Beware the dangers of restorative justice

It is a potent tool to empower victims but needs to be managed carefully

Domestic abuse: one of the three areas where extra care is needed with restorative justice

The case of John Carvin, a 45-year-old man from Swords, Co Dublin who sexually abused his brother's stepdaughter, was depressingly unremarkable for the Irish courts.

Convicted last year of abusing the seven year old, he continued to protest his innocence despite the verdict. After conviction, the victim told the court she wanted Carvin named in the media.

This is where things began to differ from the many similar cases that come before the courts.

Judge McCartan said he would not allow Carvin to be named just yet. First he wanted to know if the victim would consider a restorative justice programme; in other words, would she agree to meet her abuser face-to-face before sentencing.


Until that point, Carvin had refused to admit guilt. However, when restorative justice (RJ) was put on the table, and with it a potential non-custodial sentence, he changed his mind and accepted the jury verdict.

Two weeks later, the victim returned to court and said she did not want to take part in the programme. The judge went on to impose an entirely suspended sentence on Carvin. The victim’s family wept and one ran from the room as the sentence was read out.

It was a perfect example of a case where restorative justice should not be on the table as a part of sentencing. It lacked the two most basic ingredients the programme requires – genuine acceptance of guilt by the accused and a willingness to take part by the victim. The fact that the girl wanted Carvin named publicly should have been an adequate signal to the judge that she did not want to sit in the same room as him.

The benefits of restorative justice are well known. It can significantly reduce reoffending rates and is particularly effective at diverting youths from crime by showing them the effects of their actions. Perhaps most importantly, it restores a sense of agency and control to victims.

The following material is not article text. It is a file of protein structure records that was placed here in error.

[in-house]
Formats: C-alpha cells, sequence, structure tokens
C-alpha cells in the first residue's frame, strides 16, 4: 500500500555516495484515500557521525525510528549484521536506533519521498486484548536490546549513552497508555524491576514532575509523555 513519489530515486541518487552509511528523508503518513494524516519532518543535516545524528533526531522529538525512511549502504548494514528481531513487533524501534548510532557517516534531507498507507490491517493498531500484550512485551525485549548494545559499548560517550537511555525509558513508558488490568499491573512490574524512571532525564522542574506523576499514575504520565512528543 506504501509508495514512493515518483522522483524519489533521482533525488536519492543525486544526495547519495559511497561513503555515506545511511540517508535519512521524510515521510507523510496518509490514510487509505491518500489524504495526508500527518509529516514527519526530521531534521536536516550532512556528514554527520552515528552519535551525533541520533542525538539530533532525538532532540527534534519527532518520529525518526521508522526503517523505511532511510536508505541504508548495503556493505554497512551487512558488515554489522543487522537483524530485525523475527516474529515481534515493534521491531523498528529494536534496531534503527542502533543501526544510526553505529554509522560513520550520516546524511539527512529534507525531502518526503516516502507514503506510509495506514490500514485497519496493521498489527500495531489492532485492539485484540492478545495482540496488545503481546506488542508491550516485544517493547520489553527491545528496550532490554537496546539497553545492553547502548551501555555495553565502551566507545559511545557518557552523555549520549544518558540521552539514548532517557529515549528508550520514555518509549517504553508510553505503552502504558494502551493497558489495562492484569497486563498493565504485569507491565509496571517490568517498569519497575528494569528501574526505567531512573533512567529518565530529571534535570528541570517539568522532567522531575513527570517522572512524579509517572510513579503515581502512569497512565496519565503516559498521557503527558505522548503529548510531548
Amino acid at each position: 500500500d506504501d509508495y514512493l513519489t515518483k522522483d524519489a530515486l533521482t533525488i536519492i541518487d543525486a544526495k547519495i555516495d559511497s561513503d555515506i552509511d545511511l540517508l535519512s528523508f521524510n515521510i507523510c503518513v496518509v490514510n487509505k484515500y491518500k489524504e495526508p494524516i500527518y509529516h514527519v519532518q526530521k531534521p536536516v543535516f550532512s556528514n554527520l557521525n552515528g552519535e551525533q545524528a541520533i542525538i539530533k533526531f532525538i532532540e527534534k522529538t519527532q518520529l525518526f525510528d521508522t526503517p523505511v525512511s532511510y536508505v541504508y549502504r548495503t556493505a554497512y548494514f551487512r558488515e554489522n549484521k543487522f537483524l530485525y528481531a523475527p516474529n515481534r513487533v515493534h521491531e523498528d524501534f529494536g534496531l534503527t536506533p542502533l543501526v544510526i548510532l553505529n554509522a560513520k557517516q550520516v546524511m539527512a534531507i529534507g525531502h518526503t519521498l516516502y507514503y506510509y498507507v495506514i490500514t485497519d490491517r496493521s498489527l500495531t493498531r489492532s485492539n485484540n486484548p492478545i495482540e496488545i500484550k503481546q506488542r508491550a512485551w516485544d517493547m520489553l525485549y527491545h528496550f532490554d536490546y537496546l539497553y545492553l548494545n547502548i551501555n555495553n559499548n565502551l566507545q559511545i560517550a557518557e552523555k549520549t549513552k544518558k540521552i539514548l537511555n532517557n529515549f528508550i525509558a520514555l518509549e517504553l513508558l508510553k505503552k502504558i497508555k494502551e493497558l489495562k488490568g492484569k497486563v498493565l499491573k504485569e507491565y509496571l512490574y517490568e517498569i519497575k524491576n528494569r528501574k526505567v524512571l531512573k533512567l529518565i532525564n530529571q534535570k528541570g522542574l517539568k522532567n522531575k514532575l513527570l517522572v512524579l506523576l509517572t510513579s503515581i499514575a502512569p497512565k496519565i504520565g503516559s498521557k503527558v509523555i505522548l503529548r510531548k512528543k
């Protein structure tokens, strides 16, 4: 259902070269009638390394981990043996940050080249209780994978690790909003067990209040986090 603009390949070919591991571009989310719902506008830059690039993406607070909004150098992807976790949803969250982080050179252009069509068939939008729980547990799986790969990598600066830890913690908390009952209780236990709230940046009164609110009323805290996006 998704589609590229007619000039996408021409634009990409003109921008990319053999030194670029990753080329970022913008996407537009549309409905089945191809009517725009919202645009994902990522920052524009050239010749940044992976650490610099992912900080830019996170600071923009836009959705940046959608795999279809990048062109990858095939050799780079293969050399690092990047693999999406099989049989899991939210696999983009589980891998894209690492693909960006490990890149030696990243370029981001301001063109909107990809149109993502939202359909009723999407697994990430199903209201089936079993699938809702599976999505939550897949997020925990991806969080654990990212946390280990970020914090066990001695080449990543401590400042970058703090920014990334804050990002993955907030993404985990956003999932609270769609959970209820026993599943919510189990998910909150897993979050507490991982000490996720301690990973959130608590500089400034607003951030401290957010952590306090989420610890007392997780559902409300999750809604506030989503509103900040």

They are no longer merely a witness in their own case; they can confront the offender on their terms and understand why they were targeted. Originally introduced here to deal with youth offending, restorative justice is increasingly being suggested for more serious crimes such as sexual and domestic abuse. However, some advocates say this extension could put victims at serious risk if not handled properly.

According to Dr Marie Keenan of the School of Applied Social Science at UCD, there are three areas where extra care is needed with restorative justice: sexual violence, domestic abuse and murder where the victim's family are involved in the process.

“The concerns are the revictimisation of the victim, being in the room with the offender. That he would glance in a particular way, make a snide comment or whatever,” Keenan said.

“Allied to that are concerns of retraumatisation; the power imbalance that would get played out again in the room. Then there’s the physical safety of the victim.”

Domestic abuse cases are particularly challenging according to Margaret Martin, director of Women's Aid. They are a unique category of offence as there is usually a long-standing, and often ongoing, relationship between the parties and the abuser may have methods of controlling the victim that would not be obvious to RJ facilitators.